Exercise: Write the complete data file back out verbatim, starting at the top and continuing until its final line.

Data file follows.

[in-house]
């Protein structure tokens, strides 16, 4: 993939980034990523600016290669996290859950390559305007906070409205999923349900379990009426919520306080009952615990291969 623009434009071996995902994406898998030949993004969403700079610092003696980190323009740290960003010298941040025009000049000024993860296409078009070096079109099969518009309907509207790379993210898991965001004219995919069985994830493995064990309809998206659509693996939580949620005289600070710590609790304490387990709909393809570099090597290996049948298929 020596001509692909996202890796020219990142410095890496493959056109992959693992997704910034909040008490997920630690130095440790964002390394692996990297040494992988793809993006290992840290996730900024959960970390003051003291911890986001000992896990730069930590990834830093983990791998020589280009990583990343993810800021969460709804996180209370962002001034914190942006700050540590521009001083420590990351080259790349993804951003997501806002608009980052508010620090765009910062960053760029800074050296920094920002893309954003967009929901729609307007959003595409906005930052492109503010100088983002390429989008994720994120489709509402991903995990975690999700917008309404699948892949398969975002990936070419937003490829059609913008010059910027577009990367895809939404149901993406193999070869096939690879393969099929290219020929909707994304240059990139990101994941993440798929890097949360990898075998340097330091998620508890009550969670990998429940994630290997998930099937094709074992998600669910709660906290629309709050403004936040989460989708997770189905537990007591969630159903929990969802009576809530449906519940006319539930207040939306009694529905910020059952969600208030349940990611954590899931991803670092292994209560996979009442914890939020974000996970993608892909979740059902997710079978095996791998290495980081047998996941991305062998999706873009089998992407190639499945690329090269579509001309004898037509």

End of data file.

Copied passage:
[in-house]
């Protein structure tokens, strides 16, 4: 993939980034990523600016290669996290859950390559305007906070409205999923349900379990009426919520306080009952615990291969 623009434009071996995902994406898998030949993004969403700079610092003696980190323009740290960003010298941040025009000049000024993860296409078009070096079109099969518009309907509207790379993210898991965001004219995919069985994830493995064990309809998206659509693996939580949620005289600070710590609790304490387990709909393809570099090597290996049948298929 020596001509692909996202890796020219990142410095890496493959056109992959693992997704910034909040008490997920630690130095440790964002390394692996990297040494992988793809993006290992840290996730900024959960970390003051003291911890986001000992896990730069930590990834830093983990791998020589280009990583990343993810800021969460709804996180209370962002001034914190942006700050540590521009001083420590990351080259790349993804951003997501806002608009980052508010620090765009910062960053760029800074050296920094920002893309954003967009929901729609307007959003595409906005930052492109503010100088983002390429989008994720994120489709509402991903995990975690999700917008309404699948892949398969975002990936070419937003490829059609913008010059910027577009990367895809939404149901993406193999070869096939690879393969099929290219020929909707994304240059990139990101994941993440798929890097949360990898075998340097330091998620508890009550969670990998429940994630290997998930099937094709074992998600669910709660906290629309709050403004936040989460989708997770189905537990007591969630159903929990969802009576809530449906519940006319539930207040939306009694529905910020059952969600208030349940990611954590899931991803670092292994209560996979009442914890939020974000996970993608892909979740059902997710079978095996791998290495980081047998996941991305062998999706873009089998992407190639499945690329090269579509001309004898037509």